I was just looking for a quick lunch on Labor Day, and found myself standing in a neighborhood market in Oak Park, the mostly residential neighborhood off highway 94 next to Chollas Creek.
5409 Redwood Street, Oak Park
In the back of the shop, past the requisite selections of snack chips, sugary cereals, fortified wines, and Arizona iced teas, there sit a fresh produce stand, a meat counter stocked with beef cuts and poultry, and a deli counter with enough enticing sandwiches on the menu I was struggling to decide.
“You can’t go wrong!” a regular customer assured me, while ordering a club sandwich for himself, “I usually get the cheesesteak, but they’re all so good!” He meant it so much, he told me twice. Another regular passing through echoed the sentiment.
Louie’s Marketplace offers cold sandwiches such as pastrami or Italian sub, and hot sandwiches including a meatball sub and one topped by curried beef stew — though that one may take a little longer to prepare, as it’s made from scratch.
Or so explains the friendly owner of the shop, working alongside one of his sons on this national day off. This isn’t Louie, who apparently sold the market years back, but a man named Latif Georges. I finally order the Oak Park special — roast beef with avocado and cheddar — and he earnestly got to work making what does turn out to be a terrific sandwich; slicing the beef, heating a fresh roll, and coming out from behind the counter to pick out a tomato, avocado, onion, and bell pepper from that produce stand, quickly slicing them up for my sub.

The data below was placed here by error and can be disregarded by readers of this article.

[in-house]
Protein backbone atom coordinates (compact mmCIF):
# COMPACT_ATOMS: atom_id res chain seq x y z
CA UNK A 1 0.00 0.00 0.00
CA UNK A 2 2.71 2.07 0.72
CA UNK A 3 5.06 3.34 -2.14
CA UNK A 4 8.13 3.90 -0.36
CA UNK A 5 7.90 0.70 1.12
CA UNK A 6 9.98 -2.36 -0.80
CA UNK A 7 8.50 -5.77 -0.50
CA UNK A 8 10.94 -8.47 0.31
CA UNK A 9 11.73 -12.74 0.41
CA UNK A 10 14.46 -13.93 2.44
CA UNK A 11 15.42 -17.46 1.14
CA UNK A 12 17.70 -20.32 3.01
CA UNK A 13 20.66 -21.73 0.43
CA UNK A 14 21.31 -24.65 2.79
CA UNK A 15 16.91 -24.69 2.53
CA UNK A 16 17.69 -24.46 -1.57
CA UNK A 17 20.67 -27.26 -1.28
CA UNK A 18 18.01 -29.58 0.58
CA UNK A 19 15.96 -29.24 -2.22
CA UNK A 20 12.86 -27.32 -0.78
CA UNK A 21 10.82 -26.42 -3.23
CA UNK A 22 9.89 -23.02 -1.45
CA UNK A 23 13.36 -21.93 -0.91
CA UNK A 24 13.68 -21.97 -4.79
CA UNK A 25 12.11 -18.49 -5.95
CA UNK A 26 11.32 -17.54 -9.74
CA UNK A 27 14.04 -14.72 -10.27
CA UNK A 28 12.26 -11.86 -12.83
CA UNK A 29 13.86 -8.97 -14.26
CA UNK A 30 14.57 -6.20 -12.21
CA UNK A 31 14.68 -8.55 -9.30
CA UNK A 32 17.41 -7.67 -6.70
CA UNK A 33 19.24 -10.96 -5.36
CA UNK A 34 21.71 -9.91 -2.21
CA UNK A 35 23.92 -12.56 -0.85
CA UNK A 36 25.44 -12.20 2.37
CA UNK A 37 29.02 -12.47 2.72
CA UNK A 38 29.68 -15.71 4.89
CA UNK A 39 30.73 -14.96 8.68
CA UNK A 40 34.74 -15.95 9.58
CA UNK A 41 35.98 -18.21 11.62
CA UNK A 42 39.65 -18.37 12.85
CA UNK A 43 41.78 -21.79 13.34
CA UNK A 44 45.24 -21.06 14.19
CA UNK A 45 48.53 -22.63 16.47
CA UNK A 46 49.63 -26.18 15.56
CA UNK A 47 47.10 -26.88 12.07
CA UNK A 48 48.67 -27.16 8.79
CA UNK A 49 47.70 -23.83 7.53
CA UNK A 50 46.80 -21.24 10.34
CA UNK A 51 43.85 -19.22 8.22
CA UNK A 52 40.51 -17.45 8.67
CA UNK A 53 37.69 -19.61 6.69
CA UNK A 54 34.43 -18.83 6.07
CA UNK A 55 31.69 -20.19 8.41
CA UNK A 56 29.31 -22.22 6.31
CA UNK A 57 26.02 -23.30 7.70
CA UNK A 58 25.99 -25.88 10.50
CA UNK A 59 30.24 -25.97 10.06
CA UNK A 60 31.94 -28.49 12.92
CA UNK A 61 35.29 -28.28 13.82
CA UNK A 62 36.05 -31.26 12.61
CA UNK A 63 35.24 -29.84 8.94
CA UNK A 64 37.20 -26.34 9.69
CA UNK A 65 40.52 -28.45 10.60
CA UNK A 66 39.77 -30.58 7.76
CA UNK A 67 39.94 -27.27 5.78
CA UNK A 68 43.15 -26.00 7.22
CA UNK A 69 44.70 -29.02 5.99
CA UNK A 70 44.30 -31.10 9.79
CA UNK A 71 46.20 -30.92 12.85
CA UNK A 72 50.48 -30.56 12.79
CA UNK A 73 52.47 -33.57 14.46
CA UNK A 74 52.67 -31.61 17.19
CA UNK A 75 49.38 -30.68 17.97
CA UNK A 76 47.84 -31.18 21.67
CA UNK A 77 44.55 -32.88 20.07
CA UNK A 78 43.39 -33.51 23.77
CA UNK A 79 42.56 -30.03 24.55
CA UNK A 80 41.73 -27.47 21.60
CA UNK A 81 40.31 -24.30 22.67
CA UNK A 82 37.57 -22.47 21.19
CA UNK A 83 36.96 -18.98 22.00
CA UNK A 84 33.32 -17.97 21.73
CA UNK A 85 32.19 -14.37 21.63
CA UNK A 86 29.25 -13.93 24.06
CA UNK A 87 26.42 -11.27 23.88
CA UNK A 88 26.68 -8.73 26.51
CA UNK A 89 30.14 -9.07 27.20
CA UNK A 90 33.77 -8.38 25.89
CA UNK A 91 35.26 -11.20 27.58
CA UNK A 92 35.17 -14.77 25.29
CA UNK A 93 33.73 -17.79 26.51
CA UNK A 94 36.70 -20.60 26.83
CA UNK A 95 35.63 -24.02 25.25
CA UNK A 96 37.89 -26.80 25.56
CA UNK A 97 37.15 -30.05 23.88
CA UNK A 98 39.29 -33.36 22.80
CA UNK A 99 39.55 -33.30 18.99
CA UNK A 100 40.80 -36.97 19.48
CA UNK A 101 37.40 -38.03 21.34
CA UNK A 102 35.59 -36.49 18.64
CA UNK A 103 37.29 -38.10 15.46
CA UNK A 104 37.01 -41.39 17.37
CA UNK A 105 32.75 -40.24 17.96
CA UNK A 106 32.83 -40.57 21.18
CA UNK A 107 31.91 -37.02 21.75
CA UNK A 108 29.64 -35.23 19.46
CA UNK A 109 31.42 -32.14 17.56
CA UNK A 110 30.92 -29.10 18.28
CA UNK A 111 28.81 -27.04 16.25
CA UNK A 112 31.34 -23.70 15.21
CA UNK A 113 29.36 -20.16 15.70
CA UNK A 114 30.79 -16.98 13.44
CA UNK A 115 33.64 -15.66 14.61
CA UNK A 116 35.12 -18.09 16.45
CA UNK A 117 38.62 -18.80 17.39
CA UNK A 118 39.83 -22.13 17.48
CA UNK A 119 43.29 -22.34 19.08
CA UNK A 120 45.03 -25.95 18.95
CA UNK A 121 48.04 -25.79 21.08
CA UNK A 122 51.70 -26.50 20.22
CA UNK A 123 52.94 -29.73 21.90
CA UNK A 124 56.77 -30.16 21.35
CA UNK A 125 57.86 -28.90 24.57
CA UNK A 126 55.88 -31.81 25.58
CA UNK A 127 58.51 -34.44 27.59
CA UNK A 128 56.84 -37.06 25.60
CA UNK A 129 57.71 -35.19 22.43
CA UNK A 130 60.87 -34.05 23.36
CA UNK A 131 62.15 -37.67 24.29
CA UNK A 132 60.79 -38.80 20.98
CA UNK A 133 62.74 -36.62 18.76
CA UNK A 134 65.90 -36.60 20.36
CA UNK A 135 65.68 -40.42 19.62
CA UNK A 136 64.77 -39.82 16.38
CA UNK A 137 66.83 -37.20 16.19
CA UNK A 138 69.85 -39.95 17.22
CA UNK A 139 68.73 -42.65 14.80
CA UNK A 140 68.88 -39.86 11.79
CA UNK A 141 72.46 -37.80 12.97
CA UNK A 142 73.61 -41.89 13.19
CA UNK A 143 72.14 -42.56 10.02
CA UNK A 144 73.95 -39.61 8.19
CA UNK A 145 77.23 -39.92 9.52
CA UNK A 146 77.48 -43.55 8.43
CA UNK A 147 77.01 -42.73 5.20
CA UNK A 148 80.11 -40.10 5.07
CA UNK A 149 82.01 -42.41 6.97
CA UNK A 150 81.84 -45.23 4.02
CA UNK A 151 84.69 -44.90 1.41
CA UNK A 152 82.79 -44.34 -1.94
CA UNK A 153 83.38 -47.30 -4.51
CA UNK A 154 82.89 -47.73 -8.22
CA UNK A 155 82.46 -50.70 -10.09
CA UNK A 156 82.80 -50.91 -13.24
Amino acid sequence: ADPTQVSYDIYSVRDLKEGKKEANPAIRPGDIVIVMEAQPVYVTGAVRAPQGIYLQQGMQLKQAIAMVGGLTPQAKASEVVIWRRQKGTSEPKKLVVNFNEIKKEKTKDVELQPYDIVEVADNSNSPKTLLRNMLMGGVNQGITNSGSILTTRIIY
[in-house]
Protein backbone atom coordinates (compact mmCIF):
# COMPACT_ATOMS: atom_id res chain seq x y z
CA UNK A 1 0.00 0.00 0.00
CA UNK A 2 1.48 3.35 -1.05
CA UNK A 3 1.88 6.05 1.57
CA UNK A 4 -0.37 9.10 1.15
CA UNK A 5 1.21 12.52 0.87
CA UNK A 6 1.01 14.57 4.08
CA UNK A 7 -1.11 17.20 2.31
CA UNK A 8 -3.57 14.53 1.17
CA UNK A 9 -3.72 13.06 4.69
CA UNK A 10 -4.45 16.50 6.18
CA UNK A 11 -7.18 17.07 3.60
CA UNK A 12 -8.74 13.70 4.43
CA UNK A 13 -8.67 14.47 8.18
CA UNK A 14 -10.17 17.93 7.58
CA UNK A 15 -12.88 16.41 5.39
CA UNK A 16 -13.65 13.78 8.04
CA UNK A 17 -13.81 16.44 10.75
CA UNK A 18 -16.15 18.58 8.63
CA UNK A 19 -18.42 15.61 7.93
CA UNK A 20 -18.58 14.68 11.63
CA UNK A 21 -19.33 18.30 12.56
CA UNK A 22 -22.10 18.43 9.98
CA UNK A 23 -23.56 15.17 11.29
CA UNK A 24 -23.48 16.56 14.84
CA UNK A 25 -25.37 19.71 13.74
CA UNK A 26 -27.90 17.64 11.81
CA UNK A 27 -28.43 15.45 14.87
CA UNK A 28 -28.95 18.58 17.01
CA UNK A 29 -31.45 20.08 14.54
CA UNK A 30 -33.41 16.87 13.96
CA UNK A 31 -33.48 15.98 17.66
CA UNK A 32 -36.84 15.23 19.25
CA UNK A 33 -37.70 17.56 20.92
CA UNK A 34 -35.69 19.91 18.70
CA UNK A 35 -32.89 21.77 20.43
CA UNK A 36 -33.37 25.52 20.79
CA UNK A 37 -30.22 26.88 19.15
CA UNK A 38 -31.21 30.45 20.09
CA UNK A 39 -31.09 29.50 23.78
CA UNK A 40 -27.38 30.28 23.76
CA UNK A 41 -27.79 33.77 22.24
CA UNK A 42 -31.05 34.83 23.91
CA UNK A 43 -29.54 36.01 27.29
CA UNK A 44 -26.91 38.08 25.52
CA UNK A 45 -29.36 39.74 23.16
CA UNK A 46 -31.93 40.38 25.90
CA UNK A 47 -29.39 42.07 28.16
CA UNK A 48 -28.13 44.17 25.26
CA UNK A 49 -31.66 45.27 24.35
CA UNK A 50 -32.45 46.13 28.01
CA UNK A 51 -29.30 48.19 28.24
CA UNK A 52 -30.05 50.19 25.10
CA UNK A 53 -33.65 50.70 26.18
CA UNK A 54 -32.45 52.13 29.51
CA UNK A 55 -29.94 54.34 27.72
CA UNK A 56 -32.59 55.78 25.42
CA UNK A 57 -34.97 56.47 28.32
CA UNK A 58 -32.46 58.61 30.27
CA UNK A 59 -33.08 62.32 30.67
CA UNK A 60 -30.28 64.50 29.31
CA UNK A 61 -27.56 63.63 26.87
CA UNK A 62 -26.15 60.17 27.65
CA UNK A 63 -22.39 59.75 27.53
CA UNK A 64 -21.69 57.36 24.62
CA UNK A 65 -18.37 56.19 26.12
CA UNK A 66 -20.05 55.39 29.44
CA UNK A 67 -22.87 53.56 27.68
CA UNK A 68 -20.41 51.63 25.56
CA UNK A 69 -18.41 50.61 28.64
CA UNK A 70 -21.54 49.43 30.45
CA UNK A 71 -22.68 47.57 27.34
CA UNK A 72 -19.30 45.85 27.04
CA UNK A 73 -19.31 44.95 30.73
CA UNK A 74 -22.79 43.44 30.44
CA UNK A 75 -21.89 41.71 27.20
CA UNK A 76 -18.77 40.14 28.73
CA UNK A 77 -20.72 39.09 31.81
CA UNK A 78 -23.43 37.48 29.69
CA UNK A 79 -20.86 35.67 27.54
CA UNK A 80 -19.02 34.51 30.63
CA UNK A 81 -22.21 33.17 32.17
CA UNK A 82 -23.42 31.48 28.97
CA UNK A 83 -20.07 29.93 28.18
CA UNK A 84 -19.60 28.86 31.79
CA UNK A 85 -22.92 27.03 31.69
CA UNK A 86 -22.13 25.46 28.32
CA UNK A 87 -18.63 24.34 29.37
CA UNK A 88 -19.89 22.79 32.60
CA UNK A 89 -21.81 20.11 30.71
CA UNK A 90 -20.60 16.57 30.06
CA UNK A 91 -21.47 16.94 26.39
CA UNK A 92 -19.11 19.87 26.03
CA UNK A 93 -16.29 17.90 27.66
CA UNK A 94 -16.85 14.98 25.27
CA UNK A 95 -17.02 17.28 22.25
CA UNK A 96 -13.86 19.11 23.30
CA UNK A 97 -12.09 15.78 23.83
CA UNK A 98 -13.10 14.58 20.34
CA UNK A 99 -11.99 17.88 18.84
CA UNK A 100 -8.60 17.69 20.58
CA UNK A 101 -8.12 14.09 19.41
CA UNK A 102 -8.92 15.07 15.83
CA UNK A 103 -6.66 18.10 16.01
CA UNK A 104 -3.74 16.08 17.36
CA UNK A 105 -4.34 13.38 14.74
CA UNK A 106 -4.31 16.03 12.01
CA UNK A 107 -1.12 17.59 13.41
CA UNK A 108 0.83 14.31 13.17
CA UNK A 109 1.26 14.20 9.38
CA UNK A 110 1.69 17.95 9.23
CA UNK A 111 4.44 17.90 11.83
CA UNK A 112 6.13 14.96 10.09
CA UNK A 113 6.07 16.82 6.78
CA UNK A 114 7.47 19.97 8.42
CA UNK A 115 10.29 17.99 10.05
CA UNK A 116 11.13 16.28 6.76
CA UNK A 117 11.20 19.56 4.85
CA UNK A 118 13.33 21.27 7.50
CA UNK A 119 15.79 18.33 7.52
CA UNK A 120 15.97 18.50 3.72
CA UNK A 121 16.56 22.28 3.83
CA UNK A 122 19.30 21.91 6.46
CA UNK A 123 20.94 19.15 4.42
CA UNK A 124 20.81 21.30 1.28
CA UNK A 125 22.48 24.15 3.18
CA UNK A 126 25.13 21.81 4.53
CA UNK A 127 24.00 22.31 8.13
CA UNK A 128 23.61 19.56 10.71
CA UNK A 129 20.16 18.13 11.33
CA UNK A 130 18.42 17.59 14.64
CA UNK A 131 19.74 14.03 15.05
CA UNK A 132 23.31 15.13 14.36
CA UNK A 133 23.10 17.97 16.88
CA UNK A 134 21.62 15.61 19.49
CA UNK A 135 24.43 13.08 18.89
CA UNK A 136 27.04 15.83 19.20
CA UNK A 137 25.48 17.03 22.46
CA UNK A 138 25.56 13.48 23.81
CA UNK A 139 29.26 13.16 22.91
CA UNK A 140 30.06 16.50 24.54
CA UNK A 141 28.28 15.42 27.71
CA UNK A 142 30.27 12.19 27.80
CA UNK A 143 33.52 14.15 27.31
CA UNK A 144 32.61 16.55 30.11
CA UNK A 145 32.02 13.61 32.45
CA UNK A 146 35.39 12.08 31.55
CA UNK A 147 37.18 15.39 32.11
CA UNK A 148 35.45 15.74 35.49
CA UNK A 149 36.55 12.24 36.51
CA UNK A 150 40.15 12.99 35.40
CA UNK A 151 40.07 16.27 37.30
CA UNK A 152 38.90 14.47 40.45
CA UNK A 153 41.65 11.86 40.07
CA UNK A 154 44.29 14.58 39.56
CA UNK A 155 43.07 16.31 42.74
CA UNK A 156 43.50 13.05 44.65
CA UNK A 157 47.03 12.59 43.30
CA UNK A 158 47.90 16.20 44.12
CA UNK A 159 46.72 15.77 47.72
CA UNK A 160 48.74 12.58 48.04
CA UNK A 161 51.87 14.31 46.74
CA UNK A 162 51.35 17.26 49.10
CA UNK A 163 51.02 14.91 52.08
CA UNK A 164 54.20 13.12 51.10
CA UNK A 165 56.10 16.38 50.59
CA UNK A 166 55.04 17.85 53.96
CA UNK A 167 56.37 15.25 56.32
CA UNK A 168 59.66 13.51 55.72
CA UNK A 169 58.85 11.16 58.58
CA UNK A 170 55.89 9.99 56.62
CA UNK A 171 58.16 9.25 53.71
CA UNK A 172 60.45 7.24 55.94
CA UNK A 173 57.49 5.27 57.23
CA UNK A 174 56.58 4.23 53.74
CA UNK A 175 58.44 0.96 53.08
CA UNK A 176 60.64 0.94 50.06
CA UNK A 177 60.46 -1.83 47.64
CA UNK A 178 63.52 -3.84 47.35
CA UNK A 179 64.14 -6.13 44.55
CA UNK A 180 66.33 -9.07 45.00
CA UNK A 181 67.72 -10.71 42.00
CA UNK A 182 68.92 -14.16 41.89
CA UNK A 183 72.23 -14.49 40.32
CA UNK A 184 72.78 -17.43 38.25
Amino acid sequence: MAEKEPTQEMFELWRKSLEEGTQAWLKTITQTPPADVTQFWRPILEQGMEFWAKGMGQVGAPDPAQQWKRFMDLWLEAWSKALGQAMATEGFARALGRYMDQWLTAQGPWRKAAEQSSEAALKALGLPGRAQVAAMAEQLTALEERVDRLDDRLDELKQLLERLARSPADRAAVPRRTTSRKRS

As I would later discover, Mr. Georges received a bit of local news coverage a few years back for installing these items, part of a local effort among small markets to bring the option of fresh produce and meats to a neighborhood previously designated a food desert. I learned it’s not the only holiday he comes to work: the past couple Thanksgivings, he’s organized a service event to feed as many as 200 people a holiday meal in front of his shop.
As he meticulously wrapped my sandwich in plastic to keep it clean and fresh for my ride home, I remember thinking this is a guy who takes pride in his business, and making sure those who enter his shop feel welcome and leave satisfied. Turns out, he takes pride in this neighborhood, and doing wonderful things for it.
It’s more inspiration than I’d expected; after all, I’d just come looking for a sandwich. And for $6.99 I got a good one with plenty of crunch, thanks to the vegetable toppings, warmth from the toasty roll, standard deli meat and cheese. Thanks to an ordering mechanism on the Louie’s Marketplace web site, it’s easy to order ahead and pick up on the fly. But I might do better to hang out a minute and learn from example how to be a positive influence.